September 22, 2011 at 4:04 pm #255778jmcal41Member
Recently my sisters chook has been sitting on a big clutch of eggs. In the middle of the night she left them, and didn’t go back. 🙁 Closer inspection revealed mites all over the eggs. What can we do to prevent this from happening again?? Is sprinkling lime in their house/nests an option?? Thankyou in advance..September 22, 2011 at 5:11 pm #508820RavykMember
Unfortunately a rather common issue with broodies, they’ll sit until they cannot bear it any longer and leave [usually around day 18].
Best way to prevent it is when a hen goes broody, in the night, dust her and the box she is nesting in with a mite powder like Pestene. This should help keep the mites at bay for the duration of the sitting.
If you have access to an incubator, you may be able to still get some of the eggs to hatch.September 22, 2011 at 5:12 pm #508821BlueWrenMember
That’s a shame.Don’t have time now but I’ll check my chook books and get back here later,someone else may have advice for you by then.September 22, 2011 at 5:13 pm #508822BlueWrenMember
BlueWren post=324744 wrote: That’s a shame.Don’t have time now but I’ll check my chook books and get back here later,someone else may have advice for you by then.
Edited.You already have! Hope you can save some of the eggs.September 22, 2011 at 5:32 pm #508823SonyaMember
We’ve used Pestene too and it was effective. They are horrible things – I suffer from bites from them too – took me a while to work out what it was!
SonyaSeptember 22, 2011 at 7:03 pm #508824IdunaMember
You could try sulphur or ivermectin.September 23, 2011 at 1:06 am #508825
Iduna,can ivermectin be used on laying hens to help with scaly legs,or will it interfere with the eggs.September 23, 2011 at 3:17 pm #508826IdunaMember
I have used it on my laying hens when one had scaly leg mites, you do have to with hold the eggs for 7 days. I just feed them back the chickens or my cats. If you have a dog you can feed the eggs to it. I have in the past only with held to 5 days then gone back to eating the eggs with no problems. It’s an external use product so it’s more so acting on the side of caution than any set rule I have seen. I only use it once to twice a year, mostly when new birds come onto the propaty or when my birds leave. If you use a commercial wormer at the same time you don’t have to with hold the eggs twice, only once and they are seen to both inside and out. I have used on broody hens too, no eggs to with hold then.September 23, 2011 at 11:16 pm #508827RavykMember
Just one word of warning with using Ivermectin, some breeds of dogs are very sensitive to it [Rough Collies in particular along with other collie breeds], so be wary about feeding the withheld eggs to them.September 24, 2011 at 5:24 am #508828HummerKeymaster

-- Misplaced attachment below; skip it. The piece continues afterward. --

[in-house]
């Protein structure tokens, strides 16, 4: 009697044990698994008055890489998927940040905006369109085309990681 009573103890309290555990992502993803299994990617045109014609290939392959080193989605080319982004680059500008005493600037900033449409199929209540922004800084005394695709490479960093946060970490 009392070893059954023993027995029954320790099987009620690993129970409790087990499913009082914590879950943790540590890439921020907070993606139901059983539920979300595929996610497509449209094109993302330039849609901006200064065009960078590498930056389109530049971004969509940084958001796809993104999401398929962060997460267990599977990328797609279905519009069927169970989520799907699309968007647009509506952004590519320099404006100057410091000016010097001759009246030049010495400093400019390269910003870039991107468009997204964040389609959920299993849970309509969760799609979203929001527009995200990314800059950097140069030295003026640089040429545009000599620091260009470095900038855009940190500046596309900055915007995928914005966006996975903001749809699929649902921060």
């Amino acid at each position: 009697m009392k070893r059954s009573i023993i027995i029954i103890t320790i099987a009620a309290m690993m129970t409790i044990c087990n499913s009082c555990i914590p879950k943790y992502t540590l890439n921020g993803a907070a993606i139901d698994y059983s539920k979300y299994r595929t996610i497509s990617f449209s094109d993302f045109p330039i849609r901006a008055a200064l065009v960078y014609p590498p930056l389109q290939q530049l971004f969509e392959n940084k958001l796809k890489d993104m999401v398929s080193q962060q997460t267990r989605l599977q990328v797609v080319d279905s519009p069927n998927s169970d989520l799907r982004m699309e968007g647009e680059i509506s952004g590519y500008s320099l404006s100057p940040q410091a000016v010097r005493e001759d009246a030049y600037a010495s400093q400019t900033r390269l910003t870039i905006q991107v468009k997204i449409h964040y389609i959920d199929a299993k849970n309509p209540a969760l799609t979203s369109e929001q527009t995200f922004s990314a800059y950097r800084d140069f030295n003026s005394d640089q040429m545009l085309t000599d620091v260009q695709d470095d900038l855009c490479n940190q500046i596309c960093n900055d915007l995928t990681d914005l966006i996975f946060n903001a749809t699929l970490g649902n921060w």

karyn26 post=324778 wrote: Iduna,can ivermectin be used on laying hens to help with scaly legs,or will it interfere with the eggs.
I have no idea what ivermectin is, or what it is used for.. but something I use for scaly leg mites is a combination of the good old vege oil and tea tree oil. I dunk the chooks legs in it. I do this every 2/3 nights for a week or so and it fixes the problem. This does not affect the eggs at all.
HTH 🙂September 24, 2011 at 11:49 am #508829sue eMember
We use moxidectin which does them for internal and external parasites simultaneously.We used to have terrible mite problems but I usually do them at the change of season and we have minimal problems now.We withhold eggs for a fortnight just to be sure and feed the eggs back to the chooks so its good if you can time it for when they are off the lay- in spring we try to do them before they come into full production. 🙂September 29, 2011 at 12:11 pm #508830
Just wanted to say thanks for the info Humbug I am having trouble with my laptop and havent been able to reply :angry:
I will try the Oil and T-Tree mix as the girls are in full production now and the eggs are flying out the gate and I dont want to disrupt that.September 29, 2011 at 1:03 pm #508831perthgirlMember
Just thought I’d add an extra suggestion – grow a couple of wormwood bushes inside the chook’s pen as a preventative. :tup: I’ve kept chooks in the same place in our back yard (suburban Perth) for 27 years now and used to have problems with scaly legs etc probably brought in by the bronze pidgeons etc that come to visit. Until about 10 years ago that is, when a dear old relative told me about wormwood and gave me some cuttings. The trick is to prune them so that they grow low and bushy so the chookies have to brush past them to get to their water or feed. The prunings can be used to line their laying boxes and I chuck some around the yard to keep the flies down a bit as well…Seems to work. Haven’t seen a mite, louse or flea on my chooks since I planted the wormwood and no signs of worms either – I’ve never wormed them because there’s no sign of runny bums etc.
Wormwood’s easy to find and grows easily from a cutting.September 29, 2011 at 2:37 pm #508832
Thanks perthgirl I do have some wormwood but its only a small plant ATM.
I’ll give it a go too.October 1, 2011 at 12:49 am #508833GirlFridayMember
I was going to suggest what perthgirl did- wormwood/ rosemary and other fragrant and bug repelling herbs. That way the chook can sit on them and you can ‘dose’ her as required without worrying about anything being toxic.
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